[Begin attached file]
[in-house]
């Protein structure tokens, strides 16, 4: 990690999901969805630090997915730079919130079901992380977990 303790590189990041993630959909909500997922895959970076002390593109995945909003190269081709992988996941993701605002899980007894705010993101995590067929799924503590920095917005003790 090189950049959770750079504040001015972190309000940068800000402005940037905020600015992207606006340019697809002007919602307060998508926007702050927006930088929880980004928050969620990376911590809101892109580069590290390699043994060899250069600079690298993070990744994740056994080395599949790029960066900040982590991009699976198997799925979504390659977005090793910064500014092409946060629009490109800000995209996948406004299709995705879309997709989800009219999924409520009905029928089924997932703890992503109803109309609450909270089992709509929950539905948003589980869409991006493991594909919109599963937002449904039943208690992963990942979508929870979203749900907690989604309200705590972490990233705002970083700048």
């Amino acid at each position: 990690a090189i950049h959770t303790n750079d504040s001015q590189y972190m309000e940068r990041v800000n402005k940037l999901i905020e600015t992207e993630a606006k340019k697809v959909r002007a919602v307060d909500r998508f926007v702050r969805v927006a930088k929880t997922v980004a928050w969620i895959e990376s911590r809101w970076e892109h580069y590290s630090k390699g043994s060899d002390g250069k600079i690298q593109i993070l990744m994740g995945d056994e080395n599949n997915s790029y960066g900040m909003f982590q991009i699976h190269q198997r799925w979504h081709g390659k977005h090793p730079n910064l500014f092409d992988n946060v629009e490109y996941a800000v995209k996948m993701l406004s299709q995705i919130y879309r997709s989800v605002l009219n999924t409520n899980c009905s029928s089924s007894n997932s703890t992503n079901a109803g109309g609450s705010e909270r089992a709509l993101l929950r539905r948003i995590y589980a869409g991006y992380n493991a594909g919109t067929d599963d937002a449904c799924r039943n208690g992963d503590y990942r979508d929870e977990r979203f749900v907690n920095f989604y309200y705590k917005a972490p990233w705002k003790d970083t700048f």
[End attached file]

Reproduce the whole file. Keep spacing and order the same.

[in-house]
């Protein structure tokens, strides 16, 4: 990690999901969805630090997915730079919130079901992380977990 303790590189990041993630959909909500997922895959970076002390593109995945909003190269081709992988996941993701605002899980007894705010993101995590067929799924503590920095917005003790 090189950049959770750079504040001015972190309000940068800000402005940037905020600015992207606006340019697809002007919602307060998508926007702050927006930088929880980004928050969620990376911590809101892109580069590290390699043994060899250069600079690298993070990744994740056994080395599949790029960066900040982590991009699976198997799925979504390659977005090793910064500014092409946060629009490109800000995209996948406004299709995705879309997709989800009219999924409520009905029928089924997932703890992503109803109309609450909270089992709509929950539905948003589980869409991006493991594909919109599963937002449904039943208690992963990942979508929870979203749900907690989604309200705590972490990233705002970083700048």
């Amino acid at each position: 990690a090189i950049h959770t303790n750079d504040s001015q590189y972190m309000e940068r990041v800000n402005k940037l999901i905020e600015t992207e993630a606006k340019k697809v959909r002007a919602v307060d909500r998508f926007v702050r969805v927006a930088k929880t997922v980004a928050w969620i895959e990376s911590r809101w970076e892109h580069y590290s630090k390699g043994s060899d002390g250069k600079i690298q593109i993070l990744m994740g995945d056994e080395n599949n997915s790029y960066g900040m909003f982590q991009i699976h190269q198997r799925w979504h081709g390659k977005h090793p730079n910064l500014f092409d992988n946060v629009e490109y996941a800000v995209k996948m993701l406004s299709q995705i919130y879309r997709s989800v605002l009219n999924t409520n899980c009905s029928s089924s007894n997932s703890t992503n079901a109803g109309g609450s705010e909270r089992a709509l993101l929950r539905r948003i995590y589980a869409g991006y992380n493991a594909g919109t067929d599963d937002a449904c799924r039943n208690g992963d503590y990942r979508d929870e977990r979203f749900v907690n920095f989604y309200y705590k917005a972490p990233w705002k003790d970083t700048f």